- The Washington Times - Friday, September 2, 2016

Libertarian Party nominee Gary Johnson plans to roll out television ads in targeted states next week as part of a post-Labor Day blitz aimed at ensuring that the former New Mexico governor has strong enough poll numbers to participate in the presidential debates.

The television ads are part of a $3.8 million push from the Johnson campaign that has included radio ads that are currently running in 15 states and on nationally syndicated talk radio shows.

Mr. Johnson and his running mate, former Massachusetts Gov. Bill Weld, must have a national polling average of at least 15 percent to get a spot on stage next to Democratic nominee Hillary Clinton and Republican nominee Donald Trump, who are expected to easily meet the criteria set by the Commission on Presidential Debates.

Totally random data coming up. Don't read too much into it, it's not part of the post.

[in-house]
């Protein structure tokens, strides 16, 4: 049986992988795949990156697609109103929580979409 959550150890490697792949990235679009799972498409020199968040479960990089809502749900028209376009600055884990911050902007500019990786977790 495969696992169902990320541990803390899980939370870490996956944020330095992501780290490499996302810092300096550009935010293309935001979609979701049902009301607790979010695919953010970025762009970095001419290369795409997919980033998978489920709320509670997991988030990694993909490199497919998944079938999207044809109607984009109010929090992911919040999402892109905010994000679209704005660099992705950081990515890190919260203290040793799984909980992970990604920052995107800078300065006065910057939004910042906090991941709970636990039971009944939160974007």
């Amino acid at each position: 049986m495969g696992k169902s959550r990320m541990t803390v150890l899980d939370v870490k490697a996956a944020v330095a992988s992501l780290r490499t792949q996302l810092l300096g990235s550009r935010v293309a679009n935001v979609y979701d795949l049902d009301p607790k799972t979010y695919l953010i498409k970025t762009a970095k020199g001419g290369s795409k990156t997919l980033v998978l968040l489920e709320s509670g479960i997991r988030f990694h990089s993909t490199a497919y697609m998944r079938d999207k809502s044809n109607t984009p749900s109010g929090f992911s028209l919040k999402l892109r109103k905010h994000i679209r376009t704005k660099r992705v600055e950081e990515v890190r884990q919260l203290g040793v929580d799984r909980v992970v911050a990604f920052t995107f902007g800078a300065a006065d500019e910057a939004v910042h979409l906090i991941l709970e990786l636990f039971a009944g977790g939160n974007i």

Mr. Johnson faces an uphill battle.

The Real Clear Politics Average of national polls shows Mrs. Clinton leading Mr. Trump by a 41 percent to 38 percent margin, followed by Mr. Johnson, 8 percent, and Green Party candidate Jill Stein, 3.1 percent.

The Johnson campaign’ website has him polling at 10.2 percent nationally.

“We believe and are confident that being up on the air in that fashion will begin to move numbers,” said Joe Hunter, a campaign spokesman. “The reality is that even with all we’ve done through earned media, the majority of voters still don’t know Gary Johnson and Gov. Weld, and what we find is once they know them they do quite well.”

The stakes are high for Mr. Johnson.

Indeed, he has said that if he does not make the debate stage it is “game over” as far as his chances of winning the presidential race.

The first presidential debate is scheduled to be held Sept. 26 at Hofstra University in New York, followed by candidate face-offs in St. Louis on Oct. 9 and Las Vegas on Oct. 19.

A vice presidential debate is penciled in for Oct. 4 at Longwood University in Virginia.

Copyright © 2019 The Washington Times, LLC. Click here for reprint permission.

The Washington Times Comment Policy

The Washington Times welcomes your comments on Spot.im, our third-party provider. Please read our Comment Policy before commenting.


Click to Read More and View Comments

Click to Hide